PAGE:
Fontanet Indiana

In the western side of Indiana, just northeast of Terre Haute, several sleepy hamlets exist with names such as Coal Bluff, Carbon, and Diamond - communities whose designations reflect a bygone era of Hoosier mining. In the late 1800s and early 1900s, coal was extensively excavated from both surface and underground mines that tapped a large vein which ran south from southern Vermillion and Parke counties to the Ohio River. One of those towns with an explosive history is Fontanet.

Fontanet Indiana Main Street today.

Miners, then as now, required an enormous amount of blasting powder to carve tunnels and dislodge the coal for collection. The very nature of gunpowder, as you can imagine, didn’t lend itself well to transportation across long distances, so it was often manufactured at close proximity to a concentrated mining area. 

Fontanet Indiana

In Vigo County, the Laflin and Rand Power Company, a subsidiary of the DuPont Powder Company, operated a mill in the village of Fontanet. The immediate area had several mines in operation under the direction of the Coal Bluff Mining Company, the Union Mining Company, and the Western Indiana Mining Company.

Map Fontanet in 1907, as it would have appeared just before the explosion.

Fontanet grew to relative prosperity as a mining settlement. Founded originally in 1870 as Fountain Station, the hamlet grew around a post office with the same name. When mining arrived, the settlement grew rapidly to include as many as 300 miners, dozens of houses, several businesses, and a general store. By 1881, both the post office and town became known as just Fontanet.

Fontanet Indiana

On October 15 in 1907, at precisely 9:08 AM, Fontanet was rocked by an explosion at the powder mill. Barbara Quigley of the Indiana Historical Society wrote that the “powder mill office, where superintendent Arthur Brown Monahan Jr. was meeting with T.T. Kellum, a DuPont representative from Wilmington, Delaware, was engulfed in flames, killing the two men. A huge tree was uprooted and landed on Monahan’s house, killing his wife and nice.”

Fontanet Indiana The Brazil Daily Times, October 15, 1907.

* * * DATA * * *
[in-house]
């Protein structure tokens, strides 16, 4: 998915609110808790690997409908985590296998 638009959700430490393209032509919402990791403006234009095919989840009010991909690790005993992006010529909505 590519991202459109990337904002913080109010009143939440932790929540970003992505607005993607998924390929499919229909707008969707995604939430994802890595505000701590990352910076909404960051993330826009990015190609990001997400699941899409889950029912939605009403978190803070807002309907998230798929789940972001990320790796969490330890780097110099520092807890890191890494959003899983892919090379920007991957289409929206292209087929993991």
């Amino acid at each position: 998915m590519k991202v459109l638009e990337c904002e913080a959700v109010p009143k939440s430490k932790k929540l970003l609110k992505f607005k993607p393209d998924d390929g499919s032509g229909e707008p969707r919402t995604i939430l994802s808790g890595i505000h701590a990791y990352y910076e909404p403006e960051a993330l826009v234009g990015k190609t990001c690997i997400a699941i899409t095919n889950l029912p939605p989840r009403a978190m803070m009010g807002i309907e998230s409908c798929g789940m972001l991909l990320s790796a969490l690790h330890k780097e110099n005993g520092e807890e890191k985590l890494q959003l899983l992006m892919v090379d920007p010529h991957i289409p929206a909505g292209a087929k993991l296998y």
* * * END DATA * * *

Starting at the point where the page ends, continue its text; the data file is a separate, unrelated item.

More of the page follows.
At about 9:40 AM, a second explosion occurred at the mill. Quigley wrote that “the explosion demolished businesses, churches, and homes, uprooted trees, and ignited fires.” This explosion caused a massive secondary detonation of 31,000 kegs of dynamite, which leveled Fontanet. Altogether, 38 people perished in the disaster and the explosion was felt all over Indiana. According to Quigley:

Coal Bluff saw several residences and a school detached from their foundations. Windows were broken in Terre Haute, Brazil, Carbon, Rockville, and Bridgeton. In Bloomington, a recitation was interrupted at the university when the building in which it was being held moved, leaving cracked walls and startling those present. Seismic instruments 215 miles away in St. Mary’s, Ohio, recorded the explosion and shock waves were felt as far away as Seymour, Indianapolis, and Cincinnati (see Quigley’s full IHS rundown here).

Fontanet Indiana The Indianapolis Star, October 16, 1907.

The disaster made the front page of many newspapers. The Indianapolis Star ran with “FONTANET WRECKED BY POWDER: SCORES HURLED TO DEATH.” The Brazil Daily Times reported that “fully fifteen hundred people are homeless, and no less than one thousand more or less injured. Over five hundred homes, businesses, houses, churches, etc., are wrecked and every person is covered with either their own blood or that of the injured they have been caring for.” The information in the latter is a bit of an exaggeration, but you get the idea - mass hysteria, death, and destruction.

Fontanet Indiana The Indianapolis News, October 19, 1907

Doctors, volunteers, and law enforcement from Terre Haute, Indianapolis, and several other communities rallied to help the survivors. Indiana’s Governor Frank Hanly deployed the National Guard to protect residents throughout the rest of that October.

Fontanet Indiana The South Bend Tribune, October 17, 1907.

DuPont’s vice president, Alfred DuPont, paid for everyone’s funeral expenses and rebuilt much of Fontanet, on his own dime, within a year. The company was much maligned by the survivors, primarily because it was determined that the explosion was likely caused by sparks from a faulty machine.

Throughout the early 20th century, the mines in west-central Indiana closed one by one and Fontanet regressed into a sleepy hamlet. Today, the community hosts an Annual Fontanet Bean Dinner Festival, “a tradition stemming from a Civil War veterans’ picnic first held in 1890. The festival was originally held on land near the DuPont Powder Mill. After the mill exploded in 1907, the picnic was moved to the site known as Holloway Grove.”

If you find yourself in Vigo County later this summer, take a detour through Fontanent, stop to eat and drink at the Fontanet Tavern, and imagine the explosion that rocked the state of Indiana 112 years ago. The Fontanet Tavern is now open. Call ahead to (812) 877-2229 before visiting. 

Fontanet Tavern Fontanet Tavern